It is important to note that the specific language of different treaty standards varies from one BIT to another. Accordingly, the scope of protection offered by one treaty under the different treaty standards may be limited in comparison to the protection offered by another treaty.

Though such limitations may potentially be overcome through use of MFN provisions in the relevant treaties, it is important for Finnish investors to also recognise that their investments in Russia may enjoy direct treaty protection under a BIT between a third state and Russia, if their investment into Russia has been structured through a subsidiary located in such a third state. In the field of energy, a foreign investment in Russia may also be protected under the provisions of the multilateral Energy Charter Treaty (ECT).

Arbitration as a mechanism for resolving disputes

Investment treaties contain legal mechanisms that allow foreign investors to seek compensation for damages caused by the host state’s actions. Investment treaties typically lay down that disputes between investors and the host state relating to the investment or the protection offered by the investment treaty may be settled by arbitration. Through arbitral proceedings, an investor may be awarded compensation for any losses it may have incurred because of Russia’s actions violating the provisions of the investment treaty.

Bringing an investment treaty claim against the Russian Federation is not without its challenges. The Russian Federation has a track record of disregarding international law and failing to comply with the awards issued by international tribunals. As such, successful investors would likely need to seek enforcement of the award through national courts to recover any compensation awarded. The feasibility of recovering any compensation from the Russian Federation through Russian courts is currently highly unlikely. Rather, enforcement would likely need to be sought in other countries where assets belonging to the Russian Federation are located. This is possible under the provisions of the New York Convention on the Recognition and Enforcement of Foreign Arbitral Awards (the New York Convention), which allows investors to seek enforcement of arbitral awards in any contracting state where Russia has assets. Investors may, however, expect Russia to challenge the enforcement also before the national courts of such enforcement states.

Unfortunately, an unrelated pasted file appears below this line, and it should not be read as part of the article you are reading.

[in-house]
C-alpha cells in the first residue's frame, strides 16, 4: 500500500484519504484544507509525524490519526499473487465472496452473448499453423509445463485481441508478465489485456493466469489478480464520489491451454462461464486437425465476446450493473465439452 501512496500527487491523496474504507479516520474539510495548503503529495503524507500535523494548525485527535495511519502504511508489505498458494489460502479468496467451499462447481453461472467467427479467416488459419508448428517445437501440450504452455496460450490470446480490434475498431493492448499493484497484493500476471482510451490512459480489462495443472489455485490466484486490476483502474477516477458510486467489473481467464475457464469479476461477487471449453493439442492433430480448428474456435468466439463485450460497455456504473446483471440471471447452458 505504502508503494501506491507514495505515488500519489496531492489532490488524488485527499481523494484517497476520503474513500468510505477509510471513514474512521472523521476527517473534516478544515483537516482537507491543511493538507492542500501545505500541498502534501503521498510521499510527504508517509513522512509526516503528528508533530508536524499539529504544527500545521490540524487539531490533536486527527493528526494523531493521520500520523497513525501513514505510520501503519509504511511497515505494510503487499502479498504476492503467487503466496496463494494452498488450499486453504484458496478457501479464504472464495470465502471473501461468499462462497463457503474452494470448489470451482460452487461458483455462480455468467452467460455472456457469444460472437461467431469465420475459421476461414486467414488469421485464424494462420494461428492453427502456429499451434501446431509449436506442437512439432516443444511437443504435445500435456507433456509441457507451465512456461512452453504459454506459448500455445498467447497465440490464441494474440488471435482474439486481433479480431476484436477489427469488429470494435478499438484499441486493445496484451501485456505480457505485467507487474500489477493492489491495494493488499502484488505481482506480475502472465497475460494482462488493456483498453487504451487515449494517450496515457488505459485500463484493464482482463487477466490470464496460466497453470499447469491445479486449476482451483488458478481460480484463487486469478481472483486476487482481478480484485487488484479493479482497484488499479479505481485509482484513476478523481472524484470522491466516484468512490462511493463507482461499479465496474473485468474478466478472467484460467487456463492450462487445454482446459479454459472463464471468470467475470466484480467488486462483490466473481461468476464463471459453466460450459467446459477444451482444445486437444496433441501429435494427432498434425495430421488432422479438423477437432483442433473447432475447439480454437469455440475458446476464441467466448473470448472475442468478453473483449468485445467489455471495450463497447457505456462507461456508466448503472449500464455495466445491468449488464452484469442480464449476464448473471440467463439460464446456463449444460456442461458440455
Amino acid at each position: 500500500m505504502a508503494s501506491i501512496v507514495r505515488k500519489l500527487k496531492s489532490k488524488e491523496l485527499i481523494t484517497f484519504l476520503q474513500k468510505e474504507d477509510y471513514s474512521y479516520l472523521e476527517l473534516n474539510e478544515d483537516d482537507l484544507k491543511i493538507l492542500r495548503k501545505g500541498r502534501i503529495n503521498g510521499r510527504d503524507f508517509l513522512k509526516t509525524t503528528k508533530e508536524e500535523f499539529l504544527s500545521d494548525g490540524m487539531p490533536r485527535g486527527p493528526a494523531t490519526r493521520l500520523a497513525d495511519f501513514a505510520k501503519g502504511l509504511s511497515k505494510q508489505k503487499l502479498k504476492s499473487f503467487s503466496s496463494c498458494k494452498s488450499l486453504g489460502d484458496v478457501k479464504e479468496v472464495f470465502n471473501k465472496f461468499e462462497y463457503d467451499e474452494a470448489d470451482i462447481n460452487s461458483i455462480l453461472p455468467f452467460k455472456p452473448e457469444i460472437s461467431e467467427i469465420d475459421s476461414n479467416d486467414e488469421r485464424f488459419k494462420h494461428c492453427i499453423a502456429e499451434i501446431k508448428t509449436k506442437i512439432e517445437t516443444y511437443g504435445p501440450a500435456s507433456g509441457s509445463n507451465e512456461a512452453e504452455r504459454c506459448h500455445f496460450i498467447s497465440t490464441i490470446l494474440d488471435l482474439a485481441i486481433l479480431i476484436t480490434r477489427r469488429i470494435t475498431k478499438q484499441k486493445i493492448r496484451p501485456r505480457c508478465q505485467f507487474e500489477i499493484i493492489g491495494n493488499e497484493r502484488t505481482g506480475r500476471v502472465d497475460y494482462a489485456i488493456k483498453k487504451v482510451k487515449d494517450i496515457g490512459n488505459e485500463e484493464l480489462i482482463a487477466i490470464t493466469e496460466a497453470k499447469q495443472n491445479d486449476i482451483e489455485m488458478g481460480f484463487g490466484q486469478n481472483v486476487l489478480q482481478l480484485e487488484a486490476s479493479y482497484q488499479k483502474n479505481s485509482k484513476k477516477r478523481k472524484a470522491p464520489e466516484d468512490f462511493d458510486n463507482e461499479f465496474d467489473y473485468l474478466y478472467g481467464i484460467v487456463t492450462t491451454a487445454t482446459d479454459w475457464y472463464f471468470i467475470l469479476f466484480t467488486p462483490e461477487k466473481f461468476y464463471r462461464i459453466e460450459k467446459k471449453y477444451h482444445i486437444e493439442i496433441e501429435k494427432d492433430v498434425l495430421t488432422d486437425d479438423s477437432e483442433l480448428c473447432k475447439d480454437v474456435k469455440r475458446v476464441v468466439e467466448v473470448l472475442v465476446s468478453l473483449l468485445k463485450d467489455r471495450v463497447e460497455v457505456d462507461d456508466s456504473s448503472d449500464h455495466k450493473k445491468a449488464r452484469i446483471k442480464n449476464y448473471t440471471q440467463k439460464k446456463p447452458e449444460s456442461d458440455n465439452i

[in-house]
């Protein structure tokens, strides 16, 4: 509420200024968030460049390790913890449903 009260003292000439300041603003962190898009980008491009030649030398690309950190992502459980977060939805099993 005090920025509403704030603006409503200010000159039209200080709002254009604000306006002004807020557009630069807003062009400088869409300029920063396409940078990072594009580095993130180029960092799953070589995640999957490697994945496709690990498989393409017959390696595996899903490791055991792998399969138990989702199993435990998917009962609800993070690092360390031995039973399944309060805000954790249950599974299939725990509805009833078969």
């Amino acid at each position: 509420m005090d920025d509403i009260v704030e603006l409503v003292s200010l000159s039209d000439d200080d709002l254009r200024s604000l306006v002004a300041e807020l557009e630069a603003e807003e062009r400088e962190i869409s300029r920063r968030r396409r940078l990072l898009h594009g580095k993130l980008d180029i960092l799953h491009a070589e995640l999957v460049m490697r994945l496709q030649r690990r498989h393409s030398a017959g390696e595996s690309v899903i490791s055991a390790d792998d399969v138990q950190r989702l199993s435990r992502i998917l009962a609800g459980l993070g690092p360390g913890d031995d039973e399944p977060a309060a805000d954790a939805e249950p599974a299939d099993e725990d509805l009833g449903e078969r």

Additionally, if enforcement is sought against Russian assets that have been frozen under the applicable sanctions regime, attention would also have to be paid to the particulars of that regime. Enforcement against frozen assets is in many instances possible only by way of obtaining an authorisation to release the assets from the relevant authorities.

What is next for foreign investors in Russia?

Despite the challenges associated with holding Russia accountable for the potential violations of the protections it has guaranteed to foreign investors under international law, many investors are still considering investment treaty claims against the Russian Federation. It has been publicly reported that at least two Nordic companies have served Russia with notices of dispute concerning potential investment treaty claims.

If you are a foreign investor whose investments in Russia have been impacted by the Russian Federation’s countersanctions, we recommend evaluating the potential financial harm you have suffered and the possibilities of raising an investment treaty claim.